11. digital mixer as in going digital input via Dante and analog mixer to analog XLR inputs? if so, might be hearing SRC working in the Dante DSP chip, which may be more limited and rudimentary than SRC done by more sophisticated processors. Try switching the digital sample rate if possible.
  12. I'm on FCPX, but I'm not am editor and just edit my own little projects. Once I started working on 4K and adding noise reduction, my maxed out retina 15" MBP just took a shit and became super slow to render. I think that I must invest in one of the eGPU options out there if I keep on working on similar projects. Blackmagic makes a fanless /noiseless unit with the Vega 54 GPU, which should help immensely with render times for minis and MBPs. By the way Philip, was discovering a little bit more about Chris Marker and discovered you were on post for one of the docs on him, was it a good doc and worth checking out?
  13. DWT transmitters are fully digital and are only compatible with the DWX receivers, which come in Sony slot format (have adapters available with battery shoe, headphone outputs, output connectors, AES...) or the rack units. Sound quality is very good and one of the few systems that offer full remote control over a secondary RF network.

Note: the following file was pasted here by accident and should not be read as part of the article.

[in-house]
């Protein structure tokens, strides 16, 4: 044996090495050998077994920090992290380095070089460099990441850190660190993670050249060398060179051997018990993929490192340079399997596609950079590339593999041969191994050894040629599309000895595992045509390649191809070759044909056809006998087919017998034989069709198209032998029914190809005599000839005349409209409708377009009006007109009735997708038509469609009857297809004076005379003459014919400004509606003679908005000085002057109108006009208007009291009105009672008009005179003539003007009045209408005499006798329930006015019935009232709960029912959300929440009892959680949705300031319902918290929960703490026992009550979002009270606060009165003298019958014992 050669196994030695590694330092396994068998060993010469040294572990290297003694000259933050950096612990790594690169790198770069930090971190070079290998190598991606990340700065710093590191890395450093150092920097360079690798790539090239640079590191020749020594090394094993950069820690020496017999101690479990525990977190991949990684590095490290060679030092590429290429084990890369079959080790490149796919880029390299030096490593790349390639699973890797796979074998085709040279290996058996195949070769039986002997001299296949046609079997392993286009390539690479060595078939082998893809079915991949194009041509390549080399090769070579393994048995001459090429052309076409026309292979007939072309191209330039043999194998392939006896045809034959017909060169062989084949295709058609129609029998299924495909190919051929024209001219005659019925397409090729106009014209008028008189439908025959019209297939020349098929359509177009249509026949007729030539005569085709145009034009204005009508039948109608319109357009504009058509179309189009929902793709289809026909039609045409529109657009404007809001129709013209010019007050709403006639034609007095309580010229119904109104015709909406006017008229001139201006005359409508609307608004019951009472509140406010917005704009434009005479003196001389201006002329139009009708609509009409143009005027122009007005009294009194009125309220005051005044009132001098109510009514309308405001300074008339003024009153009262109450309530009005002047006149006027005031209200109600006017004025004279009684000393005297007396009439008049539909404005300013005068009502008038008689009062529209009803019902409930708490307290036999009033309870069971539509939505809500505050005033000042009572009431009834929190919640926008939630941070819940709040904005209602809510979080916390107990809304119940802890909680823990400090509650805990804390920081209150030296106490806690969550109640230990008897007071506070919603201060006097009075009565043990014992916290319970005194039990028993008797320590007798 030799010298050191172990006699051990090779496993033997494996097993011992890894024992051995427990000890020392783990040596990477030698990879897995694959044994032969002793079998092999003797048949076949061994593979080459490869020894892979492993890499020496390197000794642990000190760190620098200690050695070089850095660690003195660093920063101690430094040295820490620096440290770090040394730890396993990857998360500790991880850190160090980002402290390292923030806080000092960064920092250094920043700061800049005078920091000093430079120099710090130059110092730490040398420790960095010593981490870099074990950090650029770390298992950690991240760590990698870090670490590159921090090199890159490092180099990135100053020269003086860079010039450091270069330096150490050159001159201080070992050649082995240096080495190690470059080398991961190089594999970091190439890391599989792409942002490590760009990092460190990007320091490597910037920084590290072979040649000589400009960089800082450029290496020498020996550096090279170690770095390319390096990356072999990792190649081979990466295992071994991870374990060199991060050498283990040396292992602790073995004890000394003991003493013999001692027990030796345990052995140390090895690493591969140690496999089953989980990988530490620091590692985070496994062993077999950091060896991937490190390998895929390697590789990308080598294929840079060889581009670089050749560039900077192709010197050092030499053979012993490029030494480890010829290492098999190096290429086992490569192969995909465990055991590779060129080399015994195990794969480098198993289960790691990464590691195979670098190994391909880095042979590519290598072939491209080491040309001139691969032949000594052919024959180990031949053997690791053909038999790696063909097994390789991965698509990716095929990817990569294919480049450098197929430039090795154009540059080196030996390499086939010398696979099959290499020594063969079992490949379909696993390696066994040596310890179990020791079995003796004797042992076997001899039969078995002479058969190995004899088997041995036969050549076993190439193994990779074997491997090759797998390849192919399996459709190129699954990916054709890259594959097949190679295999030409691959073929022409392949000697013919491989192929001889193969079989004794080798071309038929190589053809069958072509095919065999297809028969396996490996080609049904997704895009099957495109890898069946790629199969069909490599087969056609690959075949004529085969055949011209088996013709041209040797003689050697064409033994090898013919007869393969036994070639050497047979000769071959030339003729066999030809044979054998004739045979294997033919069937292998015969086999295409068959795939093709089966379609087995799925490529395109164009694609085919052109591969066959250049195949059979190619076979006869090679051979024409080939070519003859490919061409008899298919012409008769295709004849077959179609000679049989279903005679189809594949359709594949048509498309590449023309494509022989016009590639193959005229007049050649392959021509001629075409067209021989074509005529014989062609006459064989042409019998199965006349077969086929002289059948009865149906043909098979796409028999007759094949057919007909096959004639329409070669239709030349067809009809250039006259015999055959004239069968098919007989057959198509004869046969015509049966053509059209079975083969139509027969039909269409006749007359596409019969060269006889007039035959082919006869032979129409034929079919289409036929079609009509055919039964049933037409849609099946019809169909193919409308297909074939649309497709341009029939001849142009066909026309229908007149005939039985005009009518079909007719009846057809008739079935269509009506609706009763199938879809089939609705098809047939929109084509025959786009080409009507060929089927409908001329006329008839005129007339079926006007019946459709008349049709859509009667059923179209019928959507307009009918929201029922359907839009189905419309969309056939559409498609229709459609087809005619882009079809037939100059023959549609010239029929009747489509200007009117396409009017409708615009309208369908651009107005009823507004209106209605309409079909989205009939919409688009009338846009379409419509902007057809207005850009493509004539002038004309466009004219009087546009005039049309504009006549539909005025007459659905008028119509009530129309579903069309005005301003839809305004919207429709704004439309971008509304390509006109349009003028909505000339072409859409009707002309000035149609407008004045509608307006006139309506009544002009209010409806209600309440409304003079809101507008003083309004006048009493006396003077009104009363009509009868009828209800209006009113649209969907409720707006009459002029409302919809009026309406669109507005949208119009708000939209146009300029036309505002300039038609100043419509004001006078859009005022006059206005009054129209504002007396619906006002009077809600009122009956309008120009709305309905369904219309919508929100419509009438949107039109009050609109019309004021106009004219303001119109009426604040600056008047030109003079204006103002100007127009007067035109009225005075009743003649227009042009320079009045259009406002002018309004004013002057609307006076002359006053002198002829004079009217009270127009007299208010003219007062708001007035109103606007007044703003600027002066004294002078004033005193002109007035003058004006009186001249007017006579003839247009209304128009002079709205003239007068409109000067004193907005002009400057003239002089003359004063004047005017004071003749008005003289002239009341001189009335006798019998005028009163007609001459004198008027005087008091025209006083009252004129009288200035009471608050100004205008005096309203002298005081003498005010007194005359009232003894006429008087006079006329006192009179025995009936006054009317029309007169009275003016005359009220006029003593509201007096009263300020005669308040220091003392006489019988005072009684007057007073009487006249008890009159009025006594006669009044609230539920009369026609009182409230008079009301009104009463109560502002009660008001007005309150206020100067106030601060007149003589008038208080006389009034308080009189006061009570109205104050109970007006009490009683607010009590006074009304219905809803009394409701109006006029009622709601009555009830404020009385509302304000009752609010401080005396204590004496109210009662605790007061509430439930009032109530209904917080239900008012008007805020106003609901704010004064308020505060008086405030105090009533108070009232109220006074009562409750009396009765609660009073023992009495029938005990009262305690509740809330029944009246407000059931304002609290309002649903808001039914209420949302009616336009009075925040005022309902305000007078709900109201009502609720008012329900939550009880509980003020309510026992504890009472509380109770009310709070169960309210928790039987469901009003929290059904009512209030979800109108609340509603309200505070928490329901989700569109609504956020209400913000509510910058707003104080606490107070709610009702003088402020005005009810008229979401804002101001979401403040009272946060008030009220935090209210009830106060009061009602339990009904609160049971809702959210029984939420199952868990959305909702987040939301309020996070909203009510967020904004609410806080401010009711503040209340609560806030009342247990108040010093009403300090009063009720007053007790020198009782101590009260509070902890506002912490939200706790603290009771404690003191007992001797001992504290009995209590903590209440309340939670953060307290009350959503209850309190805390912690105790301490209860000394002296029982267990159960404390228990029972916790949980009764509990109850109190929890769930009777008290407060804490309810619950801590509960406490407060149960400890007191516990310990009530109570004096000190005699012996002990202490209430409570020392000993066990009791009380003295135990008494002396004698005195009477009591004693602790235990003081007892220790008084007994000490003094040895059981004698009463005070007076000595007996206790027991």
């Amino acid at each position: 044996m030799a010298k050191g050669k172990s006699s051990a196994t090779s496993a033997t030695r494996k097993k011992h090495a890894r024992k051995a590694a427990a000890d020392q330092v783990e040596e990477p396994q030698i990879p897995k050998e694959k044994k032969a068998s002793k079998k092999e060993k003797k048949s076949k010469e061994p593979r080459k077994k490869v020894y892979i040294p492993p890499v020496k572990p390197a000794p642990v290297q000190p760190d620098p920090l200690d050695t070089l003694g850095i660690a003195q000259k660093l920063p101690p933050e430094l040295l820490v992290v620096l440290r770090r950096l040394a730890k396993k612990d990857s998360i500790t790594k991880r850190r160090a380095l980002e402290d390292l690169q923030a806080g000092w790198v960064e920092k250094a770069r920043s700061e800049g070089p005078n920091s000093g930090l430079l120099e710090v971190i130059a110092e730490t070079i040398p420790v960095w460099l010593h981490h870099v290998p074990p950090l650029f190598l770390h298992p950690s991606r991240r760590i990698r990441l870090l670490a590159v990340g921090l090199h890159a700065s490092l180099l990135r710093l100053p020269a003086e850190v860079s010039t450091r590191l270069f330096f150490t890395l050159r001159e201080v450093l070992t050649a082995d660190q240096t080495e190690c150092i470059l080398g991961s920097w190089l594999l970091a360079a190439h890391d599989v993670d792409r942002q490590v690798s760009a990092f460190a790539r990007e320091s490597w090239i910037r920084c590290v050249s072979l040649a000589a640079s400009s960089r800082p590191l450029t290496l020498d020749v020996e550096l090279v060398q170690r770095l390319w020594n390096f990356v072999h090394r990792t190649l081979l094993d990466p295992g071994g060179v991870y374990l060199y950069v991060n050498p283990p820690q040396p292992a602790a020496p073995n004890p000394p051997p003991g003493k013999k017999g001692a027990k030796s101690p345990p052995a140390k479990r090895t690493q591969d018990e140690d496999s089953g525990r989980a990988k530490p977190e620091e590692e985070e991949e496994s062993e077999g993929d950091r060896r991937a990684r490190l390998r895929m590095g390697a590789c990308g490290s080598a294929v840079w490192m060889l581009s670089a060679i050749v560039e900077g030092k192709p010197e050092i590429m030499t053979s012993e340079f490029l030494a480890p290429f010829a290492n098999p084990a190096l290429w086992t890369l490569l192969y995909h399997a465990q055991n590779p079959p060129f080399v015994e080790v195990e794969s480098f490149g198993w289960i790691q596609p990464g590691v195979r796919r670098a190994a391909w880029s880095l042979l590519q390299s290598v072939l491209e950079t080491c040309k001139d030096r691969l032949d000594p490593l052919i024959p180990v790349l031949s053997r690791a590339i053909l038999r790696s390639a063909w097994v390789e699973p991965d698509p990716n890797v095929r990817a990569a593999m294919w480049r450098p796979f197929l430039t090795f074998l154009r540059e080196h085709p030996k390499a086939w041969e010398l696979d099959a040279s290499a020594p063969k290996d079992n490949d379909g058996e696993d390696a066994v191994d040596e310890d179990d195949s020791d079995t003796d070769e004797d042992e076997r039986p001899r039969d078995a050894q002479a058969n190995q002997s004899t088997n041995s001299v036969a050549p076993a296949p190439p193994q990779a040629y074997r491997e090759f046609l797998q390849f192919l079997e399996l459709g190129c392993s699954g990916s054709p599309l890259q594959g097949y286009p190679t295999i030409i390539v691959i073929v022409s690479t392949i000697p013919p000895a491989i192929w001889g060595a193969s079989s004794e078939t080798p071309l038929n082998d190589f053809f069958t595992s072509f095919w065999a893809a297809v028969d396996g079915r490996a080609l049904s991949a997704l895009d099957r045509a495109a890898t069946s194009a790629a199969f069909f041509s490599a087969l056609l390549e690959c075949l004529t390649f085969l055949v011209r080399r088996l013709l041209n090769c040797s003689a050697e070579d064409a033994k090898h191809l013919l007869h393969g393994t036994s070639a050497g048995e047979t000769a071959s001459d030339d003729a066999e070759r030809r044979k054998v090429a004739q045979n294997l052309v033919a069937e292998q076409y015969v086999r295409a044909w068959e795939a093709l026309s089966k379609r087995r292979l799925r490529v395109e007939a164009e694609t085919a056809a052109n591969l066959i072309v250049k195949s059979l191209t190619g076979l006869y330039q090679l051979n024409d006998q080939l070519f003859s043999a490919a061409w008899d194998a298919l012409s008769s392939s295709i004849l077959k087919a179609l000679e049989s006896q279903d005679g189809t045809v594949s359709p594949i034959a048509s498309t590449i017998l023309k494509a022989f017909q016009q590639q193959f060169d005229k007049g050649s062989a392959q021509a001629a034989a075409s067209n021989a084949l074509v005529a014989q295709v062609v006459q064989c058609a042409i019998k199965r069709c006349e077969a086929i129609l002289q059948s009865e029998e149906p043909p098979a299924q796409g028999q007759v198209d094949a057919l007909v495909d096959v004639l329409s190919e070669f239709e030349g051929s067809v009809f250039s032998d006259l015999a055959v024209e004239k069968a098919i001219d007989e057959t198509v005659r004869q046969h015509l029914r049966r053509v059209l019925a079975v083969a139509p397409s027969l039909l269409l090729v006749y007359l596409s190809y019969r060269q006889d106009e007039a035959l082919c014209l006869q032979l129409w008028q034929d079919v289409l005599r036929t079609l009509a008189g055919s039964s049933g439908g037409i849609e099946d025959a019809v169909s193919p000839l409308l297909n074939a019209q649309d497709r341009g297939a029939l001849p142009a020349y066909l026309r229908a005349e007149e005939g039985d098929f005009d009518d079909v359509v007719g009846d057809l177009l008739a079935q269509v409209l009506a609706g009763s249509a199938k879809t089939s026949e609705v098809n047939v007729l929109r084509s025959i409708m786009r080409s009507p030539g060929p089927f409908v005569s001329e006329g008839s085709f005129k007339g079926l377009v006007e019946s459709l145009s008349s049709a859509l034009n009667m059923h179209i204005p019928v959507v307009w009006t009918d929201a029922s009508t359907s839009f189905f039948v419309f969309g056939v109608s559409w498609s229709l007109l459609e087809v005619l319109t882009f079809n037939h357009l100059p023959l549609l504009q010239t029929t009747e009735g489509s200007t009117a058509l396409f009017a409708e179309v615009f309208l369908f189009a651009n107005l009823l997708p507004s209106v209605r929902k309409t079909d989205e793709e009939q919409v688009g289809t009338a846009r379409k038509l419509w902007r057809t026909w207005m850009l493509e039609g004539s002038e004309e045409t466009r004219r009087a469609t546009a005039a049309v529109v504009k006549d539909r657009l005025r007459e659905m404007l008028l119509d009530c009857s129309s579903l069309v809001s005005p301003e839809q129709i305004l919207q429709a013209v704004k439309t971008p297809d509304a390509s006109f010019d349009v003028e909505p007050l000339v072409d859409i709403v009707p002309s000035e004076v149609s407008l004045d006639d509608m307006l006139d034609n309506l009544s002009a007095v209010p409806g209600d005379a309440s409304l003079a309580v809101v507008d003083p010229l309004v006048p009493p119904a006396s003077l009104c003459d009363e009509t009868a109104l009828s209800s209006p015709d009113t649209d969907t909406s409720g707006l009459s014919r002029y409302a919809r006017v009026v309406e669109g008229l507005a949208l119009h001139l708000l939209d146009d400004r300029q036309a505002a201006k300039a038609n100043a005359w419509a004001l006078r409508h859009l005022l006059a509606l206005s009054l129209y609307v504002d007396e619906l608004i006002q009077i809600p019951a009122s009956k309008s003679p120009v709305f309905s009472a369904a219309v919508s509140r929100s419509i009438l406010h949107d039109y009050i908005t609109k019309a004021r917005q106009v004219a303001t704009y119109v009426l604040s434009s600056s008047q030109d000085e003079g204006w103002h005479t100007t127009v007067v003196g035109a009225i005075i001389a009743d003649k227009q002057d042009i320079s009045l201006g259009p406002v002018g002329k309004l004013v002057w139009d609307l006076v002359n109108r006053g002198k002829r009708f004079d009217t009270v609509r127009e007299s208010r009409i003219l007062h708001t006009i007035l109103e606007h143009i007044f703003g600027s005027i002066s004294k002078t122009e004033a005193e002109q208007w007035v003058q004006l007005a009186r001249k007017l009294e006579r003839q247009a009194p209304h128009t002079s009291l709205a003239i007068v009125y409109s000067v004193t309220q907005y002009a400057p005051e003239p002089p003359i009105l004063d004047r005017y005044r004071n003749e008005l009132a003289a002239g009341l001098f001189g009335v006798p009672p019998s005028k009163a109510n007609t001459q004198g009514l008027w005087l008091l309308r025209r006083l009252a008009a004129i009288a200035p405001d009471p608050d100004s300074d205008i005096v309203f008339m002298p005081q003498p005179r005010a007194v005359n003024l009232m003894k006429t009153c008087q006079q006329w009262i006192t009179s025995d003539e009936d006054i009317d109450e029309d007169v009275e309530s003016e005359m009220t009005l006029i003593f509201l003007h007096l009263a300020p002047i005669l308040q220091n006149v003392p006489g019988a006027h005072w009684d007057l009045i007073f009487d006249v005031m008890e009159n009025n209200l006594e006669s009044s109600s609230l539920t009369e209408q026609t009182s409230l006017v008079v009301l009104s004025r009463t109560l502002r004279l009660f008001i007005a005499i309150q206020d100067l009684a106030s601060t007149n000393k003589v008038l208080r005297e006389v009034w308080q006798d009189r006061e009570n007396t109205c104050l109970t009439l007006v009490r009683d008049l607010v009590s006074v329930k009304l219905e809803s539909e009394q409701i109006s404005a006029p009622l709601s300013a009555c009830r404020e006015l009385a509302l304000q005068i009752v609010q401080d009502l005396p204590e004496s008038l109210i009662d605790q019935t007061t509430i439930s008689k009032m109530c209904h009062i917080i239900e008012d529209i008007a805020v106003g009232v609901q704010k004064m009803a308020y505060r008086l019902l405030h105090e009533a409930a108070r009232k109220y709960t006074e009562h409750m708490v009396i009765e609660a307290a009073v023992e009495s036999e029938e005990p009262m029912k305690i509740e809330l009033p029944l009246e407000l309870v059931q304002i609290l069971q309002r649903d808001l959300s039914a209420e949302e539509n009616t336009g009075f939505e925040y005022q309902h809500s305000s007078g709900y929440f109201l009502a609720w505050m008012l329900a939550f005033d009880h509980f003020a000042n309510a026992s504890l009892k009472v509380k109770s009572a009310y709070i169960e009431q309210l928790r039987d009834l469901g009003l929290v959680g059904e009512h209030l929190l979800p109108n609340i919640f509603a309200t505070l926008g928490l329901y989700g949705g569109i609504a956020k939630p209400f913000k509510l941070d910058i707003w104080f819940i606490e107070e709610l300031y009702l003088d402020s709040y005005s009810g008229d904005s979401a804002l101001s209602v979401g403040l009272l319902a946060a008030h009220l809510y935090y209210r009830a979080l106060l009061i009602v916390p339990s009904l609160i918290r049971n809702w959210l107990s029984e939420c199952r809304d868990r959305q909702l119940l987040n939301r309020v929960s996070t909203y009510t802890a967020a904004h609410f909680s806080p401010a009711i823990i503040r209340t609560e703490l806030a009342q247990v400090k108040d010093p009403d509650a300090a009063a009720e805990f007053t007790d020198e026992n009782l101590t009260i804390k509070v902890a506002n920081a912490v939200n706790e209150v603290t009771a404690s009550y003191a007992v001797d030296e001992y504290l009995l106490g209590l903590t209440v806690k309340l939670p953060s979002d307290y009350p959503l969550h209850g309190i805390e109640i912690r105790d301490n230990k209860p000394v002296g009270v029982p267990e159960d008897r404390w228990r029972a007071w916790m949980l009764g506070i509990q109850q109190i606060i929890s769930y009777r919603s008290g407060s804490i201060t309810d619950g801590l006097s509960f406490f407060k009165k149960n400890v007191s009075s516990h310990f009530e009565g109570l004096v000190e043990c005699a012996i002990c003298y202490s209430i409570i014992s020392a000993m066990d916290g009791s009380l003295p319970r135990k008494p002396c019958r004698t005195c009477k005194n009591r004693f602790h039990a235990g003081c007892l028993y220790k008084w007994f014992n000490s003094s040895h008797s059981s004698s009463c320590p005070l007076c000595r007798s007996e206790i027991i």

14. your experience parallels a lot of my own, learning from a lot of mistakes. this place is exactly for people like you, tapping into the knowledge of others to help steer you right, I know I've benefited much more from Jeff's gift than I've given. COS-11D are great. I'm also a big fan of Countryman B3... I feel like they are more rugged, or maybe I just am more apt to mistreat them and put them in harms way since they are a lot cheaper... from water, to rodeos, to dirt. Maybe B3s aren't quite as sweet as the COS-11D in general, but lavaliers really can't be rated on a scale of best. each mic has an application and sometimes I've gotten best results from an ancient beat up ECM-50 vs a pristine DPA.
  15. For your bag now, not going to diss the 6060 (one of my next purchases) or Schoeps, but there some valid reasons to go 416 or 416 + 50 and for mics, good to upgrade from stock, but COS-11 have some advantages in the trenches and are cheaper to boot. Some day when you graduate to higher end jobs and at least move past Sennheiser G, then consider the more top notch gear, but now balance will be perfectly served by more "standard" fare.